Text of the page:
When we got in the water, it was obvious that visibility was excellent. We followed the line from the mooring buoy to amidships. The plan was to quickly go to the stern and enter, but vis was so good that we stopped to look around the rear guns. The ship is now covered with thick growth and hundreds of graceful, snowy white metridium anemones. Then I saw a 2 foot plus ling cod just sitting on the hull. I couldn't get my close up lens off fast enough, but it stayed near enough until I was finished shooting. There were lots of fish and other stuff to see, but we had to get moving or we wouldn't be able to enter the ship.
This ling was not very nervous
We swam all the way to the stern and then back a few feet to the first entry hole. I led the way in. We had both chosen to use small lights. I think it gives a better effect that way. Inside, there were some fish and metridiums, but mostly it is just barnacles and crusty algae growth. We went through a couple of rooms until we got to some machinery and I signaled Dale to take the lead. The next room was the gear box area. Dale went in there and I could tell he liked that. I was trying to get a picture of Dale behind the largest gear that is about 6 feet across. The next couple of rooms were electrical distribution rooms and are full of all kinds of junk. These areas are a bit harder to move through and I could see that Dale's slung pony bottle was making it more difficult for him to get through the smaller passages.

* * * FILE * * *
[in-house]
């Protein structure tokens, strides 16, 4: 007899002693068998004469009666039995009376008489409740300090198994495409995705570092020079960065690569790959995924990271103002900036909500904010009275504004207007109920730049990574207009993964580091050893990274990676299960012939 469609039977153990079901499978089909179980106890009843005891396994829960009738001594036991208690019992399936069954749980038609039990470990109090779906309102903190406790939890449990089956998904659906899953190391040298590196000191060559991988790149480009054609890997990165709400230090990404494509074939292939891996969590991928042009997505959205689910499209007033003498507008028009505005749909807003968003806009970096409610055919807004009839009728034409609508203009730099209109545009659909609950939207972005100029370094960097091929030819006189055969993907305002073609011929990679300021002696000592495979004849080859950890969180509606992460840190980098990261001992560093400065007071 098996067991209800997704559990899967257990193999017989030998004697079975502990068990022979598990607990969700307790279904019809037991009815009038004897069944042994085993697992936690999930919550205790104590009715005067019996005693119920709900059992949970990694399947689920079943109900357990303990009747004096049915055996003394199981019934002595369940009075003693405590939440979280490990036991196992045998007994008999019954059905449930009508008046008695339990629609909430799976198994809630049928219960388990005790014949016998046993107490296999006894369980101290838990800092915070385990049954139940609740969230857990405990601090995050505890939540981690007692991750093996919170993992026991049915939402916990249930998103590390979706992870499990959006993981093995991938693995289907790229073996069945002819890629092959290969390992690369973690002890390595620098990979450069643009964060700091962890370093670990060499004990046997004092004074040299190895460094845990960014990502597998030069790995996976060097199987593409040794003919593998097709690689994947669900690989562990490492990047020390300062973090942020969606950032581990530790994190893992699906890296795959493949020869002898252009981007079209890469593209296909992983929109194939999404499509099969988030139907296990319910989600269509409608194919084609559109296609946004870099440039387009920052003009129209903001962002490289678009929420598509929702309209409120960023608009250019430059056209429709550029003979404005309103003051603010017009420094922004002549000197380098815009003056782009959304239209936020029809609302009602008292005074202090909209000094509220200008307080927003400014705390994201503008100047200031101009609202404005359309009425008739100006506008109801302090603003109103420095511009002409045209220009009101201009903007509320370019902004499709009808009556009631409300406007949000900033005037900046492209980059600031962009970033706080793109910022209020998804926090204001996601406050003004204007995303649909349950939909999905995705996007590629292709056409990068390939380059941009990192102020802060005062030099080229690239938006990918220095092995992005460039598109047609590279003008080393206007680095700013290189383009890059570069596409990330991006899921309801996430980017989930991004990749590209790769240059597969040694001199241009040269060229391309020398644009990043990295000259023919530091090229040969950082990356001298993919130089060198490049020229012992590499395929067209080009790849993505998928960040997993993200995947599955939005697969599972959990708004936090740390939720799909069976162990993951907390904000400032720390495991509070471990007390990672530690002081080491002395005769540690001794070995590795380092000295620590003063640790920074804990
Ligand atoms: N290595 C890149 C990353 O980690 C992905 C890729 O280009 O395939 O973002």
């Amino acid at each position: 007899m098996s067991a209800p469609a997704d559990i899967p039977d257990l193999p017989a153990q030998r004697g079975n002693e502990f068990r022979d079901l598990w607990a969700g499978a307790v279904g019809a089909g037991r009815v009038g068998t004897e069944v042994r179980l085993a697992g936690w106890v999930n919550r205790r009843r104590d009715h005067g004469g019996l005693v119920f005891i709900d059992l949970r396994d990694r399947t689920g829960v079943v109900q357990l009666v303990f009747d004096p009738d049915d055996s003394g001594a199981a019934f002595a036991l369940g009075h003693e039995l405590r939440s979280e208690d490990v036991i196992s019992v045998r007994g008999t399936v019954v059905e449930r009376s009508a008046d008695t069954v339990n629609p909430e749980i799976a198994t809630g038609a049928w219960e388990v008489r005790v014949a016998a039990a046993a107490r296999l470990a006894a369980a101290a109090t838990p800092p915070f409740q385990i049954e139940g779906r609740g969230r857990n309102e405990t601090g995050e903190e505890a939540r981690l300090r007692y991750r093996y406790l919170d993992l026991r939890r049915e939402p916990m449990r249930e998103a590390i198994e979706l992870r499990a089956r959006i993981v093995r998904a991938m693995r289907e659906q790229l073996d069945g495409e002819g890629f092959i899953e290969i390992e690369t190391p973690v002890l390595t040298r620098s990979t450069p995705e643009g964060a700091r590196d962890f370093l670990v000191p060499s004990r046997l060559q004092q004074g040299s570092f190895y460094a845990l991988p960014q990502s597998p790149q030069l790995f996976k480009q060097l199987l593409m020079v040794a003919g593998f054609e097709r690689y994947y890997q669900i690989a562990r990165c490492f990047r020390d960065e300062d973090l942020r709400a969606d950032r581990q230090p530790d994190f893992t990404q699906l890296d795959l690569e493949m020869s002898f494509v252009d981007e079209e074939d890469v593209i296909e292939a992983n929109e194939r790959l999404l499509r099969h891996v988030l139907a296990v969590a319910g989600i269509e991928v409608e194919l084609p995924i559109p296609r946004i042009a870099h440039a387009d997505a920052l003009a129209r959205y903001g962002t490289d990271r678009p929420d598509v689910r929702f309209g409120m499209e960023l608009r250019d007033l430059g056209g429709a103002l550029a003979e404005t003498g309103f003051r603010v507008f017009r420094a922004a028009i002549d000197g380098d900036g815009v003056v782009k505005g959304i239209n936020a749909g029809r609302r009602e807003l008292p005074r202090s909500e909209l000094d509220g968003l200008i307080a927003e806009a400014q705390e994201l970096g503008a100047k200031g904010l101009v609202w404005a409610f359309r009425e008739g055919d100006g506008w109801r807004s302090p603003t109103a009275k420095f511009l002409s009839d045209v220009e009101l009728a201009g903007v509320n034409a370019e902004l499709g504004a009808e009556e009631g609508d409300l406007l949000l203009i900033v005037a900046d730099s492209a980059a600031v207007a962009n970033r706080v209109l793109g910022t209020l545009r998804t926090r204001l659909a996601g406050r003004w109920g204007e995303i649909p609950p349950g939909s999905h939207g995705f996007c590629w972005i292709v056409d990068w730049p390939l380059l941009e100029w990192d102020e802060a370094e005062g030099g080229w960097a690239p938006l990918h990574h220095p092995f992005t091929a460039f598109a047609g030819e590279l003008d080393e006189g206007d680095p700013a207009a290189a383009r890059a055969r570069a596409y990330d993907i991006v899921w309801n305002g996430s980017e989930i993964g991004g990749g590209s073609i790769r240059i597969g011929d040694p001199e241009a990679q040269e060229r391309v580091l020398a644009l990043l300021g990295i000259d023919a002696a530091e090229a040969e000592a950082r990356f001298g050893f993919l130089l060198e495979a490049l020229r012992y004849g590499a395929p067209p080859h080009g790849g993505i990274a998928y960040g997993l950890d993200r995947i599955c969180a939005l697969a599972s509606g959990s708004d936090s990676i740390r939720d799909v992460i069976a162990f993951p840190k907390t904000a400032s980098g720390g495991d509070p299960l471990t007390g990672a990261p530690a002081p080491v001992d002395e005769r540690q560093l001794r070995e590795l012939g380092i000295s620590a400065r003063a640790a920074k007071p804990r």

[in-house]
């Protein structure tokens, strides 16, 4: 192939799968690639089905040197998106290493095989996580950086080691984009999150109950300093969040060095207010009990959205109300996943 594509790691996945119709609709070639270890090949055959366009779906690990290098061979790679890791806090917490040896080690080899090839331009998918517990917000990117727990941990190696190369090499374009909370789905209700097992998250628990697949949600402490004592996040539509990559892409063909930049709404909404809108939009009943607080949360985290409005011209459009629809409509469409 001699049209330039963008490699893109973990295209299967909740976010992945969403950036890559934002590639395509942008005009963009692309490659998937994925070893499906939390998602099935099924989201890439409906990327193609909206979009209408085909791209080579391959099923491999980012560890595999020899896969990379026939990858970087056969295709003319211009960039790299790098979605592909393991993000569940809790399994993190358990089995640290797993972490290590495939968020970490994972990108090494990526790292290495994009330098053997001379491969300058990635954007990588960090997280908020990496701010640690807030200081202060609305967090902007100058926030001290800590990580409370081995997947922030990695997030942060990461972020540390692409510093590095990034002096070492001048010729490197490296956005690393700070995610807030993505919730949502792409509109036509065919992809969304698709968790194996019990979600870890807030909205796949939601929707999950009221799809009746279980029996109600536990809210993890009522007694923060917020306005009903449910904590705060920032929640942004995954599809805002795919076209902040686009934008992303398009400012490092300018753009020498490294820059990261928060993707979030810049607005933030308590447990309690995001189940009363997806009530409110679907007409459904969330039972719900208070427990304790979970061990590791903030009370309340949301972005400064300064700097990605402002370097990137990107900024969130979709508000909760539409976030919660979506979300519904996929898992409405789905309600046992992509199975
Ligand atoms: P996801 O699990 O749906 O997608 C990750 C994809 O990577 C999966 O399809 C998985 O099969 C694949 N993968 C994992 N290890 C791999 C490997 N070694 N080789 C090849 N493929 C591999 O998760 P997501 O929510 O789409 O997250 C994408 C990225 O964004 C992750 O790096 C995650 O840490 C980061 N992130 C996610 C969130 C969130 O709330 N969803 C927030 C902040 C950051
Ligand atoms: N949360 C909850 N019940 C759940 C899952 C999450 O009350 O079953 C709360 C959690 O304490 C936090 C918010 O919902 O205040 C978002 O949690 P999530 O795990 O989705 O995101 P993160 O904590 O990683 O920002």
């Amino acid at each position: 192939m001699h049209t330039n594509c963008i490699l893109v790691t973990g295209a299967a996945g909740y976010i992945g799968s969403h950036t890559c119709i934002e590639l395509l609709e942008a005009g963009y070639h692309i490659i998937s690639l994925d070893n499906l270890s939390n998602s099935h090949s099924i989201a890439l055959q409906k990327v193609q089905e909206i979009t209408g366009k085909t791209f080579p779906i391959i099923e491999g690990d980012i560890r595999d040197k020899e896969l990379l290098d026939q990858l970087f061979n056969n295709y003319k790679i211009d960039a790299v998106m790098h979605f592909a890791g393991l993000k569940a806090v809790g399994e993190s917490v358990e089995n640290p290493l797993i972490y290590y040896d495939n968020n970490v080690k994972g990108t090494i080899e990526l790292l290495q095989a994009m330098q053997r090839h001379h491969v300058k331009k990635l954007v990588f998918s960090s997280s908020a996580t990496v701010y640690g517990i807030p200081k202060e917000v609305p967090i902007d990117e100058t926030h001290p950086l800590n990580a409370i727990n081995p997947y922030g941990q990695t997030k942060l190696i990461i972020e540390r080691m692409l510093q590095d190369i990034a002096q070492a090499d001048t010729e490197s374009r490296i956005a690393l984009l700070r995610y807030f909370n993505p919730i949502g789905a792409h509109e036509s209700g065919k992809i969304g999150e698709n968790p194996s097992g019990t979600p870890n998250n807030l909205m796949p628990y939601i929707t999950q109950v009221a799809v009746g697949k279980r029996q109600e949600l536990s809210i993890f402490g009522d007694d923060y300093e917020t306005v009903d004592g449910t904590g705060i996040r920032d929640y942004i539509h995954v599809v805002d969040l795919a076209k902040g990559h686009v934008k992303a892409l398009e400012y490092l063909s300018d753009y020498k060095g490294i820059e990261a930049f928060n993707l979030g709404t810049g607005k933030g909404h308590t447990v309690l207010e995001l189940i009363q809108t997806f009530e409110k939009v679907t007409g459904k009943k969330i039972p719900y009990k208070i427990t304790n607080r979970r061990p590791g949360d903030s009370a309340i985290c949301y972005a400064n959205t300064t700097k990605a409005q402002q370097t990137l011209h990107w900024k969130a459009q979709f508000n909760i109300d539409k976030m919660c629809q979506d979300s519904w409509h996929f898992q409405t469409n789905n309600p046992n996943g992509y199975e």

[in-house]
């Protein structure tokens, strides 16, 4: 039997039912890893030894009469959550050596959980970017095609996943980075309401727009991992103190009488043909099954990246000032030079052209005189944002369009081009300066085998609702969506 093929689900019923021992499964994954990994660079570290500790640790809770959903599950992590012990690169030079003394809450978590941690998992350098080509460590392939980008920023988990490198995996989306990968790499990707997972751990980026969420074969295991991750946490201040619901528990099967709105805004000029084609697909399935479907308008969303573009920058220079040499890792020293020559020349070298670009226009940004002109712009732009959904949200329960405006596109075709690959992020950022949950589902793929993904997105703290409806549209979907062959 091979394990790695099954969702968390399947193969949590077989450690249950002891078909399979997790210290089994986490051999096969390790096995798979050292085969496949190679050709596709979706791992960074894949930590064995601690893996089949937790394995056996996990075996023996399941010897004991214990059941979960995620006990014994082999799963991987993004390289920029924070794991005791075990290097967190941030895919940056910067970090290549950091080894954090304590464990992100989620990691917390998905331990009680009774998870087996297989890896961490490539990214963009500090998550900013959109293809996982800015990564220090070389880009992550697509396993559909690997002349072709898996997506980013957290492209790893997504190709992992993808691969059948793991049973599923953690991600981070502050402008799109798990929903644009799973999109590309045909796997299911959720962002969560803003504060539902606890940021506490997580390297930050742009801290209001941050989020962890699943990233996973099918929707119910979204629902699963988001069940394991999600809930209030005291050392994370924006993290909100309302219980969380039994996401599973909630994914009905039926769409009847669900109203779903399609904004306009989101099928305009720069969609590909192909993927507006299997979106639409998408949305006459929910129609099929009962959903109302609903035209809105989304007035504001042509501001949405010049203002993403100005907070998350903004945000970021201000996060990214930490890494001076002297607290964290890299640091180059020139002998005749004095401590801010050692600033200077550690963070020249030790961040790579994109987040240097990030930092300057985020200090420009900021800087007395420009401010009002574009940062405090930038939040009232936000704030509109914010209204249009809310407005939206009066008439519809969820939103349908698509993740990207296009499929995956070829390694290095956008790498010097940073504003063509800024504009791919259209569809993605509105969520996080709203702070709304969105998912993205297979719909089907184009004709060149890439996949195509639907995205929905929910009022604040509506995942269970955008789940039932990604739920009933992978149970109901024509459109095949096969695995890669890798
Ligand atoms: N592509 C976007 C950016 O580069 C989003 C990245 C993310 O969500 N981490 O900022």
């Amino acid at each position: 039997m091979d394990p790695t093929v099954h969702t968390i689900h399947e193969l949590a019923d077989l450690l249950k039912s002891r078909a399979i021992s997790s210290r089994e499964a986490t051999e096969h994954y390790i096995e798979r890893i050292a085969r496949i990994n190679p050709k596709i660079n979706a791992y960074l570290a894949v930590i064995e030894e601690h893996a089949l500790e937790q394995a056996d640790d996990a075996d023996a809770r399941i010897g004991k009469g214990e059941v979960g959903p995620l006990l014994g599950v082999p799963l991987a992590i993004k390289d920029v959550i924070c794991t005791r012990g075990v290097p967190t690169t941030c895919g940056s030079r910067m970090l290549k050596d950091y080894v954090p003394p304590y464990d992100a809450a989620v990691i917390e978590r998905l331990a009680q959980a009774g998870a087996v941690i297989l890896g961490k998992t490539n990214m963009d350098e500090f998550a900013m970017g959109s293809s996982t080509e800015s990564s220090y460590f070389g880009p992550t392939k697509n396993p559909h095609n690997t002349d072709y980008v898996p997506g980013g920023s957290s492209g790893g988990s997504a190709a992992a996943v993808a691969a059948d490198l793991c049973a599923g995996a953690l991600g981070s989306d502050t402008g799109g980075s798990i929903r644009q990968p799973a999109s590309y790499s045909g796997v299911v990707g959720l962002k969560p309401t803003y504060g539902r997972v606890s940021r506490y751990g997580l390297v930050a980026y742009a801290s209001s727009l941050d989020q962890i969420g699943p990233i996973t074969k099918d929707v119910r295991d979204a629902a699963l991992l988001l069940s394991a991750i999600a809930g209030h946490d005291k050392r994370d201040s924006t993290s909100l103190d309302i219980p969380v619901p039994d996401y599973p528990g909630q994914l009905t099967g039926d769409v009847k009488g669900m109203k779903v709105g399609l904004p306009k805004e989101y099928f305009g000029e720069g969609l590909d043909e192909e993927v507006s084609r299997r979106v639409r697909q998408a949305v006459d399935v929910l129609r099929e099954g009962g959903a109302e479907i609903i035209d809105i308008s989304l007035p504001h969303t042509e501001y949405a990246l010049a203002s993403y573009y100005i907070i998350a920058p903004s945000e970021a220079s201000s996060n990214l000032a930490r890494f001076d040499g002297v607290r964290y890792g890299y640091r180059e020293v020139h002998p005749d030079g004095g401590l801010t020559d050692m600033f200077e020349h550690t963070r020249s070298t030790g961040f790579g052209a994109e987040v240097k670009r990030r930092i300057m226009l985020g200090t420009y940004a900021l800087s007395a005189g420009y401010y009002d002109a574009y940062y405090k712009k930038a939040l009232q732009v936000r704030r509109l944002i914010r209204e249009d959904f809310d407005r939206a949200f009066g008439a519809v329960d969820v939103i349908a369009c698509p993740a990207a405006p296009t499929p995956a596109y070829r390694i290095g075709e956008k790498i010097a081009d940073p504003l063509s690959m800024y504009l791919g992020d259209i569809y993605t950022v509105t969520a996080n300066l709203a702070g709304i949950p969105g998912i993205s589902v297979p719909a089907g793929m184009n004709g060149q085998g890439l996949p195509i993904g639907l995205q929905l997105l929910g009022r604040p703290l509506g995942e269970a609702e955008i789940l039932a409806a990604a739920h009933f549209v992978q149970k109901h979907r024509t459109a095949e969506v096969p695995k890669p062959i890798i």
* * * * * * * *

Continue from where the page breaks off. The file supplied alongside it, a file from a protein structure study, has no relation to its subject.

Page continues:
I got a slightly better picture of the gears this time
The Yukon is a Destroyer that is 377 feet long and the dive goes quickly as you go from room to room. It's really fascinating. As you enter each room through a doorway, you use your light to see what is really in the room. There are pipes, valves and conduits everywhere. There are also different passages and holes going in different directions, most of which you just have to wonder where they go. We could tell that we were reaching the end of the line as we were coming to the bow and the exit from the last compartment was a bit small. Dale worked his way out with a few adjustments of gear, but had no problem. I saw some small gobies and stayed a while trying to get a picture of them, but they were a bit shy and would take off just before I could get my close up lens in range.